Treasury Bills Rates Crash, Demand Declines

Treasury Bills Rates Crash, Demand Declines

In the secondary, the average yield on Nigerian Treasury bills declined further as investors intensified bill buying, dragging yield lower despite rising headline inflation and declining stop rates. High inflation has clouded real return on investment in the fixed income market, generally.

Most of the market participants in the secondary market traded cautiously while the Treasury bills market ended the week on a calm note. Fund/Asset Managers were noted to have directed their attention toward the primary auction conducted on Wednesday where the CBN offered N34.54 billion worth of Nigerian T-bills for subscriptions.

The offer was split into N1.01 billion for the 91-day bills, N1.29 billion for the 182-day bills, and N32.15 billion for the 364-day bills. Stop rates at the June Nigerian Treasury bills auction conducted by the apex bank decreased, Futureview analysts said in a note to investors at the weekend. 

In its investors brief, Cordros Capital Limited told investors that the total subscription level settled at N286.13 billion compared to N830.19 billion at the previous auction, with more demand skewed toward the longer-dated bills

Fixed income analysts reported that the primary market auction on June 14, 2023, saw a significant subscription at the 182-day and 364-day tenors, resulting in lower stop rates. The stop rate for the 182-day fell to 5.12% and the 364-day dropped to 8.24%, while the 91-day rate increased slightly to 4.89% compared to the previous auction.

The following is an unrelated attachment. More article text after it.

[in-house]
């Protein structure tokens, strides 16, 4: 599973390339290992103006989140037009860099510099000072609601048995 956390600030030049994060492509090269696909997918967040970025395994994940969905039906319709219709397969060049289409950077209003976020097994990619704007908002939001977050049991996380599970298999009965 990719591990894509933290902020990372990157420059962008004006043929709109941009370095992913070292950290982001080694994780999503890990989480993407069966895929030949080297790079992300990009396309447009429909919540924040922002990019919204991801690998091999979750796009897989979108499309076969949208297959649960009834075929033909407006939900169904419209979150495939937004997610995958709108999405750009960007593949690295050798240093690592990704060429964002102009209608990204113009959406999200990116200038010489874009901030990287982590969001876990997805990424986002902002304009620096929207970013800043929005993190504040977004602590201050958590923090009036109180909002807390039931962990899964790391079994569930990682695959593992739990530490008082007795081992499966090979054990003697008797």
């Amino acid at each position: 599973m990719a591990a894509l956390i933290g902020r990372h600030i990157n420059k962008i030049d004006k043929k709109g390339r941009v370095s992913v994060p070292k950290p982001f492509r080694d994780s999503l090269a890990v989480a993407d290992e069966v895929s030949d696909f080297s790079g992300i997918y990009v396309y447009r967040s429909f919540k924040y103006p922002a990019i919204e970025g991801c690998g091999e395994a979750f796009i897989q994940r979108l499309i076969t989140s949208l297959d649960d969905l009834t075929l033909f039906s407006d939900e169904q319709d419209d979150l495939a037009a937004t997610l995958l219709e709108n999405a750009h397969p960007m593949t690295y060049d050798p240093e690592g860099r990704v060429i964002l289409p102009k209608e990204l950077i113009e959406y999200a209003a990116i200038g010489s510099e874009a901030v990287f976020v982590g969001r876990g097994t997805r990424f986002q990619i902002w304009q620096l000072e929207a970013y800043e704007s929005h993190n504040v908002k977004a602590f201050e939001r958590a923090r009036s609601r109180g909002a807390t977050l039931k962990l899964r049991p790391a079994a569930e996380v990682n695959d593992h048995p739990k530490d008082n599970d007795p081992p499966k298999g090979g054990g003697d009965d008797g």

The CBN auction results showed that 182-day and 364-day received subscriptions of N7.27 billion and N277.27 billion, respectively, exceeding the offered amounts of N1.28 billion and N32.15 billion.

The 91-day was slightly oversubscribed at N1.58 billion against N1.10 billion offered. The strong demand for short-dated instruments is expected to continue due to ongoing signals of prolonged elevated inflation, Futureview analysts said.

In the money market, short-term benchmark rates: the overnight lending rate closed flat at 12.1% in the absence of significant inflows into the financial system. Accordingly, the average liquidity level closed lower at a net long position of N233.86 billion as against the net long position of N543.14 billion in the previous week.

Futureview envisages an upward shift in the overnight lending rate as analysts believe the debits for next week’s FGN bonds auction and possible CRR will mount pressure on system liquidity.#Treasury Bills Rates Crash, Demand Declines

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